The liturgy on December 28 calls us to reflect on the Holy Innocents who were the children under age 2 who were slaughtered by the tyrant Herod. Herod feared one of them might be the newborn rival king, Jesus (Mt 2:16-18). In our era, abortion continues to murder millions of innocents. Click to read more about the landmark case Dobbs vs. Jackson and how the fight to end abortion continues today. 

 

  1. December 29, St. Thomas Becket

 

A London-born clerk to the Archbishop of Canterbury, Thomas studied canon law abroad and was ordained a deacon. His support of Henry II’s claim to England’s throne led to his appointment as royal chancellor. However, he and the king clashed over many issues, notably the jurisdiction of ecclesiastical courts.

This led to Thomas fleeing to France for six years; soon after his return, Henry’s wish to be rid of this troublesome prelate led to Thomas’ murder by four knights. St. Thomas Becket is a patron saint of Roman Catholic Diocesan Clergy.

 

  1. December 30, The Holy Family of Jesus, Mary and Joseph

 

This feast is significant because it reveals God’s love for family life. The Father allowed His Divine Son to live this life and, as a result, elevated family life to a place within the Trinity.  The holiness of the Holy Family reveals to us that every family is invited to share in God’s Divine life and to encounter ordinary daily life with grace and virtue.

The general breakdown of the family, however, at the end of the past century and at the beginning of our own, prompted the popes, especially Leo XIII, to promote the observance of this feast. They did this with the hope that it might instill into Christian families something of the faithful love and the devoted attachment of the family of Nazareth.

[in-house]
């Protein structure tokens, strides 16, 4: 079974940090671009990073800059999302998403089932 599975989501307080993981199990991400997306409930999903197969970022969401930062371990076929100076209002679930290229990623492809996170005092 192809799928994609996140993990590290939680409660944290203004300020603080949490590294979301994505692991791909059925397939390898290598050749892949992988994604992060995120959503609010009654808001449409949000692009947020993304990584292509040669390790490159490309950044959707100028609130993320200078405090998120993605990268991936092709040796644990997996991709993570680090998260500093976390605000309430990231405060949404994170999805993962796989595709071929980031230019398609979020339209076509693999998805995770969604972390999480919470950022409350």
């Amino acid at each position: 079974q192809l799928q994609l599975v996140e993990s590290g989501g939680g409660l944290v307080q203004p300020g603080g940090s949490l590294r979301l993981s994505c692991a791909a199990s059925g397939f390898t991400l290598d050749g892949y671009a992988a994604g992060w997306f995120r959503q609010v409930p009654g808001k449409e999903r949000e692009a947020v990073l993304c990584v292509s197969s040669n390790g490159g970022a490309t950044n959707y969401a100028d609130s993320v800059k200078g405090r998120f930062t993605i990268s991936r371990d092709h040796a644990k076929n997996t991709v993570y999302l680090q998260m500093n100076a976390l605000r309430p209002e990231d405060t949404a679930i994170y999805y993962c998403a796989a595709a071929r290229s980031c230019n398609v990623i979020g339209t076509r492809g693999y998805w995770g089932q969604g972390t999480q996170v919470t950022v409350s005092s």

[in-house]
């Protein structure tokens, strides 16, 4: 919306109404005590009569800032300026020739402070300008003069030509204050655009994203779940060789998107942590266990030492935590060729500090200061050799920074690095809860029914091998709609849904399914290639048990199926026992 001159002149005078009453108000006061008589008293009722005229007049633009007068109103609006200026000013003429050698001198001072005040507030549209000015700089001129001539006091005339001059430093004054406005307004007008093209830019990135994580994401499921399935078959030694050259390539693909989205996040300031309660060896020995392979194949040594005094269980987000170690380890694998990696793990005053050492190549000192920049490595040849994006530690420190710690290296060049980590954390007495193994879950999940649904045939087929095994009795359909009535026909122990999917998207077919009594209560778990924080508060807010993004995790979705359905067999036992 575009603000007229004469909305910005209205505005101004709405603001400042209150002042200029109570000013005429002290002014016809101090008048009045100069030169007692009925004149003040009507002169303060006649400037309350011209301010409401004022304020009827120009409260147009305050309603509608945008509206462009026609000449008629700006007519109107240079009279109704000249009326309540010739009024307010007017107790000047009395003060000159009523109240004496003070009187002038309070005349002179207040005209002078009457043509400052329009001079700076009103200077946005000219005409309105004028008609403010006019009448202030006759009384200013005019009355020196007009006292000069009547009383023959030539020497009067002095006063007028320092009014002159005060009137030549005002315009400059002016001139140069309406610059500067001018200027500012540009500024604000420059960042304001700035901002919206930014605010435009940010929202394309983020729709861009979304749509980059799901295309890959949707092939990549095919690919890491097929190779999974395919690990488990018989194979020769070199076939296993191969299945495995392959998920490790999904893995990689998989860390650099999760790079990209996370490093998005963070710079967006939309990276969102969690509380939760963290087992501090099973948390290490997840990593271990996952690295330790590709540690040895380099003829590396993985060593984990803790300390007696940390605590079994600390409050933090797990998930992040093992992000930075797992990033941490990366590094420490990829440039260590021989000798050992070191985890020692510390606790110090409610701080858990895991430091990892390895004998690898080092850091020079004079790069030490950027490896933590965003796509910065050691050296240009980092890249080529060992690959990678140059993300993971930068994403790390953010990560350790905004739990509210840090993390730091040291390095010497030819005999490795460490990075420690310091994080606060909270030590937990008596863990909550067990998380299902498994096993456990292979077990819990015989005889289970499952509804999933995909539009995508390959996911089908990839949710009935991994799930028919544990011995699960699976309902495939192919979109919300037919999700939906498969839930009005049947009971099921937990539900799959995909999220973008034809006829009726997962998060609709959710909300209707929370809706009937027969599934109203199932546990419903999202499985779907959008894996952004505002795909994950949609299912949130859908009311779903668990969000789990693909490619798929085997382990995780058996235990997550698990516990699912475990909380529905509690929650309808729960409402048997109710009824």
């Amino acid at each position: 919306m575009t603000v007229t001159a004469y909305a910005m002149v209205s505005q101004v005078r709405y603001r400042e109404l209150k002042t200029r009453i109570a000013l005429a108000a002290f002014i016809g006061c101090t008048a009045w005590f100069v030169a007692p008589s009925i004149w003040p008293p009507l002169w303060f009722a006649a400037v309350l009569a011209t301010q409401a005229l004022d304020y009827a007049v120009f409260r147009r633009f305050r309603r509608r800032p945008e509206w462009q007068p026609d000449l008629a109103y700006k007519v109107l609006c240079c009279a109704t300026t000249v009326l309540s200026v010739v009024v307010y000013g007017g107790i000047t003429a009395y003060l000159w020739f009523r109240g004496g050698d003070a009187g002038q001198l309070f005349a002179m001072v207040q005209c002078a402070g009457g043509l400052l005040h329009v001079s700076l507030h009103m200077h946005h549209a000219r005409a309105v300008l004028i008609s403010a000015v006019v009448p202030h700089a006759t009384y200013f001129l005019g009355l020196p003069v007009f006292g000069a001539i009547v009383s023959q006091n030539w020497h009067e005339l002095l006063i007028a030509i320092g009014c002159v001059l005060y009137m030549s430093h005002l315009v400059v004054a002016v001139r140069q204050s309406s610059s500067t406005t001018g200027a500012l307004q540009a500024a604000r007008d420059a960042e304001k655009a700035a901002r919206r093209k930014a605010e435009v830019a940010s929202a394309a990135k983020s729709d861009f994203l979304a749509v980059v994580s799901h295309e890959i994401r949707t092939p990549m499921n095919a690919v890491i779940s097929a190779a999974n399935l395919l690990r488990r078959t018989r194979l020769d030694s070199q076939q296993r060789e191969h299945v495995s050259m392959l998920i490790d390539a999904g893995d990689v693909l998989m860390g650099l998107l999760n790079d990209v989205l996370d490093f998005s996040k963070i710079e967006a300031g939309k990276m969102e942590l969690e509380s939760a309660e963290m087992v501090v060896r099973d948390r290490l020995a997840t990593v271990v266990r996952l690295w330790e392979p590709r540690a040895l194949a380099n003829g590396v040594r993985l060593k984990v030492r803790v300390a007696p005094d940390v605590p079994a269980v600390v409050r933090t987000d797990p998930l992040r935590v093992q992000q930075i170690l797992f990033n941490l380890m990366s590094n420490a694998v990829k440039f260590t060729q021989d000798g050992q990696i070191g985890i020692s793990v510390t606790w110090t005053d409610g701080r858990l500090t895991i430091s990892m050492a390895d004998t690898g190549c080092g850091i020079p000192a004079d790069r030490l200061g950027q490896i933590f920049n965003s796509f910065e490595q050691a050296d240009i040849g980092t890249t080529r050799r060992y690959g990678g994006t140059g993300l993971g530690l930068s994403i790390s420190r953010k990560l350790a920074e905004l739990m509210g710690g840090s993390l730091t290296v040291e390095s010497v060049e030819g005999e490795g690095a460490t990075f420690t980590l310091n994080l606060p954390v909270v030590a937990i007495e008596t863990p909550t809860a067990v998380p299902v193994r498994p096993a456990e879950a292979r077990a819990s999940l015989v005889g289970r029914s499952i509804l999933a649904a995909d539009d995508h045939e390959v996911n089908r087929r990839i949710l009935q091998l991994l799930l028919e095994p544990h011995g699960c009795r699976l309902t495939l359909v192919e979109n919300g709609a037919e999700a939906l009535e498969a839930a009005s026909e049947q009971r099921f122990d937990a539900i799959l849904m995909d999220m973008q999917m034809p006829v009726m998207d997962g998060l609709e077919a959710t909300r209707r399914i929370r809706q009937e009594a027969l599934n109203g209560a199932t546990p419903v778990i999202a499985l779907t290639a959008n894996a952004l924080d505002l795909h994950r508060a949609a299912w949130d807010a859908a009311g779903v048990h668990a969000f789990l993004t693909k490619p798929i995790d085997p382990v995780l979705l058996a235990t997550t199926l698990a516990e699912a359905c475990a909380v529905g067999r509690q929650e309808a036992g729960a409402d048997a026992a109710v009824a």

Read more about Pope Leo XIII who instituted the Feast of the Holy Family and read his encyclical On Christian Marriage. You can also check out the Vatican’s page of Papal documents on the Family.

 

  1. Pope St. Sylvester I

 

Pope St. Sylvester I became Pope immediately after Constantine ended the persecution of Christians. He oversaw the first era of peace on earth. Pope Sylvester supported the Council of Nicea in 325 where the Church proclaimed Jesus as both human and divine, consubstantial with the Father. He approved the Nicene Creed, still recited at every Sunday Mass. 

 

  1. Solemnity of Mary, Mother of God (Holy Day of Obligation)

 

On this final and actual Octave day, the Church celebrates the Solemnity of Mary, Mother of God. This is a holy day of obligation on which we honor the role of Mary in the salvation history of mankind. The Gospel reading this day (Lk 2:16-21) announces that the child carried by Mary was circumcised. He was given the name Jesus on the eighth day after his birth.

 

Pope Paul VI, in his apostolic exhortation Marialis Cultus, called the Solemnity of Mary “a fitting occasion for renewing adoration of the newborn Prince of Peace, for listening once more to the glad tidings of the angels (Luke 2:14), and for imploring from God, through the Queen of Peace, the supreme gift of peace.” 

 

Each of these feast days within the Octave continues the joys of Christmas Day and helps us in our attempt to understand the mystery of the Incarnation.